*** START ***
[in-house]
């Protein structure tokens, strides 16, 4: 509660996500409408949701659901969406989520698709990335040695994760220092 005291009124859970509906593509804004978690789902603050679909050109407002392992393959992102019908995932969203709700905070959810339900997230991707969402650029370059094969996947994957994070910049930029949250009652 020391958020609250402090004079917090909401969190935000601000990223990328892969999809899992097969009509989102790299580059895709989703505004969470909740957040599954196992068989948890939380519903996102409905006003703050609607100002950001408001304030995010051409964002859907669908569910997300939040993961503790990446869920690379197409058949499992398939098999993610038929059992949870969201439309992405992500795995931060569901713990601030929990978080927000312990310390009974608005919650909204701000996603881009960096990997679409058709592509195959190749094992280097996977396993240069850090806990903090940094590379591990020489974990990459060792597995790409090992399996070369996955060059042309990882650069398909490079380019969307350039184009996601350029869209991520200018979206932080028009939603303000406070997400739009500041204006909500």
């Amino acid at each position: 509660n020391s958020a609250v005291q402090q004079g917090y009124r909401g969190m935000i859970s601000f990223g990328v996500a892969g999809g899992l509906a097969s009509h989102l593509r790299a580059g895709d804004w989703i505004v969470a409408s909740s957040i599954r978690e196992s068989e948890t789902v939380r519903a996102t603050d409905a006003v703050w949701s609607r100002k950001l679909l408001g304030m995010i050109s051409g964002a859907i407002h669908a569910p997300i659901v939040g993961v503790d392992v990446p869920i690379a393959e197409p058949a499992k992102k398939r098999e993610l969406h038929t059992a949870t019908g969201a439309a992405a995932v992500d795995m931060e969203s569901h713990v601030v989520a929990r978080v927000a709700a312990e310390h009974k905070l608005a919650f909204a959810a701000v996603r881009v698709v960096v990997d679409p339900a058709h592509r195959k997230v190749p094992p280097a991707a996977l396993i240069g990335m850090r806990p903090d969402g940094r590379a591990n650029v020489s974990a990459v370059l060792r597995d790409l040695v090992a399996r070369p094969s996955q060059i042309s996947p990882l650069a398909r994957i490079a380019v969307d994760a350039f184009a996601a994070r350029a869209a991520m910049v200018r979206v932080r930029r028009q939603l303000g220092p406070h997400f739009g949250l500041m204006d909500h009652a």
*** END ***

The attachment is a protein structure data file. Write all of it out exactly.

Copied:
[in-house]
């Protein structure tokens, strides 16, 4: 509660996500409408949701659901969406989520698709990335040695994760220092 005291009124859970509906593509804004978690789902603050679909050109407002392992393959992102019908995932969203709700905070959810339900997230991707969402650029370059094969996947994957994070910049930029949250009652 020391958020609250402090004079917090909401969190935000601000990223990328892969999809899992097969009509989102790299580059895709989703505004969470909740957040599954196992068989948890939380519903996102409905006003703050609607100002950001408001304030995010051409964002859907669908569910997300939040993961503790990446869920690379197409058949499992398939098999993610038929059992949870969201439309992405992500795995931060569901713990601030929990978080927000312990310390009974608005919650909204701000996603881009960096990997679409058709592509195959190749094992280097996977396993240069850090806990903090940094590379591990020489974990990459060792597995790409090992399996070369996955060059042309990882650069398909490079380019969307350039184009996601350029869209991520200018979206932080028009939603303000406070997400739009500041204006909500």
């Amino acid at each position: 509660n020391s958020a609250v005291q402090q004079g917090y009124r909401g969190m935000i859970s601000f990223g990328v996500a892969g999809g899992l509906a097969s009509h989102l593509r790299a580059g895709d804004w989703i505004v969470a409408s909740s957040i599954r978690e196992s068989e948890t789902v939380r519903a996102t603050d409905a006003v703050w949701s609607r100002k950001l679909l408001g304030m995010i050109s051409g964002a859907i407002h669908a569910p997300i659901v939040g993961v503790d392992v990446p869920i690379a393959e197409p058949a499992k992102k398939r098999e993610l969406h038929t059992a949870t019908g969201a439309a992405a995932v992500d795995m931060e969203s569901h713990v601030v989520a929990r978080v927000a709700a312990e310390h009974k905070l608005a919650f909204a959810a701000v996603r881009v698709v960096v990997d679409p339900a058709h592509r195959k997230v190749p094992p280097a991707a996977l396993i240069g990335m850090r806990p903090d969402g940094r590379a591990n650029v020489s974990a990459v370059l060792r597995d790409l040695v090992a399996r070369p094969s996955q060059i042309s996947p990882l650069a398909r994957i490079a380019v969307d994760a350039f184009a996601a994070r350029a869209a991520m910049v200018r979206v932080r930029r028009q939603l303000g220092p406070h997400f739009g949250l500041m204006d909500h009652a």